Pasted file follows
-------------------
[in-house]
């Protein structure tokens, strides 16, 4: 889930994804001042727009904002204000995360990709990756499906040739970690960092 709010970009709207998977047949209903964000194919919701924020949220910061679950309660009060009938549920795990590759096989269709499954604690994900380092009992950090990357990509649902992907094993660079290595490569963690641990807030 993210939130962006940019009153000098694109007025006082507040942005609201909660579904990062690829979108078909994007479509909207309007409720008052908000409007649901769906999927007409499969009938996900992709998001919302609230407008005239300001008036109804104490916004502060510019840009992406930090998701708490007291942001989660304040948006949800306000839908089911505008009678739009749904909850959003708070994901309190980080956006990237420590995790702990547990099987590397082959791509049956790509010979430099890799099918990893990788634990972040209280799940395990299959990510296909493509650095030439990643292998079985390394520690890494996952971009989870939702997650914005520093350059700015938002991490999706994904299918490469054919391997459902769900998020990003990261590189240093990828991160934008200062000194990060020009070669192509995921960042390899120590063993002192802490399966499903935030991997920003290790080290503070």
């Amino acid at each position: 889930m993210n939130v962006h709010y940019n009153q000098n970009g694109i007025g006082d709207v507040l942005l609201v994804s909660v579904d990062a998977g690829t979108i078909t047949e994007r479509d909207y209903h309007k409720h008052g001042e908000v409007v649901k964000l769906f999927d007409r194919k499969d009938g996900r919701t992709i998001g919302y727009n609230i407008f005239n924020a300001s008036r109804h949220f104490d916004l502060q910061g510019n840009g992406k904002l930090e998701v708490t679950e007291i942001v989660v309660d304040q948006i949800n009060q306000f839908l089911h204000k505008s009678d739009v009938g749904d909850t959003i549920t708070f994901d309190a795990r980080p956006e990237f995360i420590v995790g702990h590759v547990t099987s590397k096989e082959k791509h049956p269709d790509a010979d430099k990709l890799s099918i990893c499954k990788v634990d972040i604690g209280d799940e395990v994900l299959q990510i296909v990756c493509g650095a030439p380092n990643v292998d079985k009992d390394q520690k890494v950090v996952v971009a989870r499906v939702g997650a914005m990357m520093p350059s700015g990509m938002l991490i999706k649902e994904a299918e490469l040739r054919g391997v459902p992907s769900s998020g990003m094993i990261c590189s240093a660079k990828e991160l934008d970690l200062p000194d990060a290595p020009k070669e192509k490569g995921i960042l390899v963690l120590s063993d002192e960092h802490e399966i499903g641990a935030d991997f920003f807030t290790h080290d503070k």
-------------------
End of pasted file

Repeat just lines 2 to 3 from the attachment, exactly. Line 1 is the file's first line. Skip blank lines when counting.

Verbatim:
């Protein structure tokens, strides 16, 4: 889930994804001042727009904002204000995360990709990756499906040739970690960092 709010970009709207998977047949209903964000194919919701924020949220910061679950309660009060009938549920795990590759096989269709499954604690994900380092009992950090990357990509649902992907094993660079290595490569963690641990807030 993210939130962006940019009153000098694109007025006082507040942005609201909660579904990062690829979108078909994007479509909207309007409720008052908000409007649901769906999927007409499969009938996900992709998001919302609230407008005239300001008036109804104490916004502060510019840009992406930090998701708490007291942001989660304040948006949800306000839908089911505008009678739009749904909850959003708070994901309190980080956006990237420590995790702990547990099987590397082959791509049956790509010979430099890799099918990893990788634990972040209280799940395990299959990510296909493509650095030439990643292998079985390394520690890494996952971009989870939702997650914005520093350059700015938002991490999706994904299918490469054919391997459902769900998020990003990261590189240093990828991160934008200062000194990060020009070669192509995921960042390899120590063993002192802490399966499903935030991997920003290790080290503070």
């Amino acid at each position: 889930m993210n939130v962006h709010y940019n009153q000098n970009g694109i007025g006082d709207v507040l942005l609201v994804s909660v579904d990062a998977g690829t979108i078909t047949e994007r479509d909207y209903h309007k409720h008052g001042e908000v409007v649901k964000l769906f999927d007409r194919k499969d009938g996900r919701t992709i998001g919302y727009n609230i407008f005239n924020a300001s008036r109804h949220f104490d916004l502060q910061g510019n840009g992406k904002l930090e998701v708490t679950e007291i942001v989660v309660d304040q948006i949800n009060q306000f839908l089911h204000k505008s009678d739009v009938g749904d909850t959003i549920t708070f994901d309190a795990r980080p956006e990237f995360i420590v995790g702990h590759v547990t099987s590397k096989e082959k791509h049956p269709d790509a010979d430099k990709l890799s099918i990893c499954k990788v634990d972040i604690g209280d799940e395990v994900l299959q990510i296909v990756c493509g650095a030439p380092n990643v292998d079985k009992d390394q520690k890494v950090v996952v971009a989870r499906v939702g997650a914005m990357m520093p350059s700015g990509m938002l991490i999706k649902e994904a299918e490469l040739r054919g391997v459902p992907s769900s998020g990003m094993i990261c590189s240093a660079k990828e991160l934008d970690l200062p000194d990060a290595p020009k070669e192509k490569g995921i960042l390899v963690l120590s063993d002192e960092h802490e399966i499903g641990a935030d991997f920003f807030t290790h080290d503070k």